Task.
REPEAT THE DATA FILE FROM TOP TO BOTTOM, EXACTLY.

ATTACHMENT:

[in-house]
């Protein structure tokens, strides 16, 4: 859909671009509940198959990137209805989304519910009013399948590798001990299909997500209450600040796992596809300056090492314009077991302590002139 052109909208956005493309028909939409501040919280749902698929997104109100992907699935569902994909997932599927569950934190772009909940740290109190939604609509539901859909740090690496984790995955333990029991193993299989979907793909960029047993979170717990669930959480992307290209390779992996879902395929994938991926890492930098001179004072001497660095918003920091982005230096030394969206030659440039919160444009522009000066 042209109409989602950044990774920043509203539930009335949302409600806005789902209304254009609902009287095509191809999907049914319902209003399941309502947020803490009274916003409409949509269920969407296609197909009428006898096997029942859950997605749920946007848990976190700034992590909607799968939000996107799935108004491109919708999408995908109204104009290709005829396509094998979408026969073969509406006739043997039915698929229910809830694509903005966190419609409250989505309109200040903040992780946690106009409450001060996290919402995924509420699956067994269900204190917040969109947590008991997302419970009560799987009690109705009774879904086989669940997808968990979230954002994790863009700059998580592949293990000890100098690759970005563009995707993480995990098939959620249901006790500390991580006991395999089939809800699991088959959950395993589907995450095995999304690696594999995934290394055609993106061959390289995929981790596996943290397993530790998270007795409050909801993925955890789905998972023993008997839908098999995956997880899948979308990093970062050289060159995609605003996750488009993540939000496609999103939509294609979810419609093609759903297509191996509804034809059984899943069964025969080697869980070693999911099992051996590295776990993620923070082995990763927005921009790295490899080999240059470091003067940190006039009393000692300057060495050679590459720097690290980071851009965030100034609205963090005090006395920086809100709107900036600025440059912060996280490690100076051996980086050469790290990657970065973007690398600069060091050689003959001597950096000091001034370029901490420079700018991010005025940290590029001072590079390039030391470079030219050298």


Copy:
[in-house]
């Protein structure tokens, strides 16, 4: 859909671009509940198959990137209805989304519910009013399948590798001990299909997500209450600040796992596809300056090492314009077991302590002139 052109909208956005493309028909939409501040919280749902698929997104109100992907699935569902994909997932599927569950934190772009909940740290109190939604609509539901859909740090690496984790995955333990029991193993299989979907793909960029047993979170717990669930959480992307290209390779992996879902395929994938991926890492930098001179004072001497660095918003920091982005230096030394969206030659440039919160444009522009000066 042209109409989602950044990774920043509203539930009335949302409600806005789902209304254009609902009287095509191809999907049914319902209003399941309502947020803490009274916003409409949509269920969407296609197909009428006898096997029942859950997605749920946007848990976190700034992590909607799968939000996107799935108004491109919708999408995908109204104009290709005829396509094998979408026969073969509406006739043997039915698929229910809830694509903005966190419609409250989505309109200040903040992780946690106009409450001060996290919402995924509420699956067994269900204190917040969109947590008991997302419970009560799987009690109705009774879904086989669940997808968990979230954002994790863009700059998580592949293990000890100098690759970005563009995707993480995990098939959620249901006790500390991580006991395999089939809800699991088959959950395993589907995450095995999304690696594999995934290394055609993106061959390289995929981790596996943290397993530790998270007795409050909801993925955890789905998972023993008997839908098999995956997880899948979308990093970062050289060159995609605003996750488009993540939000496609999103939509294609979810419609093609759903297509191996509804034809059984899943069964025969080697869980070693999911099992051996590295776990993620923070082995990763927005921009790295490899080999240059470091003067940190006039009393000692300057060495050679590459720097690290980071851009965030100034609205963090005090006395920086809100709107900036600025440059912060996280490690100076051996980086050469790290990657970065973007690398600069060091050689003959001597950096000091001034370029901490420079700018991010005025940290590029001072590079390039030391470079030219050298």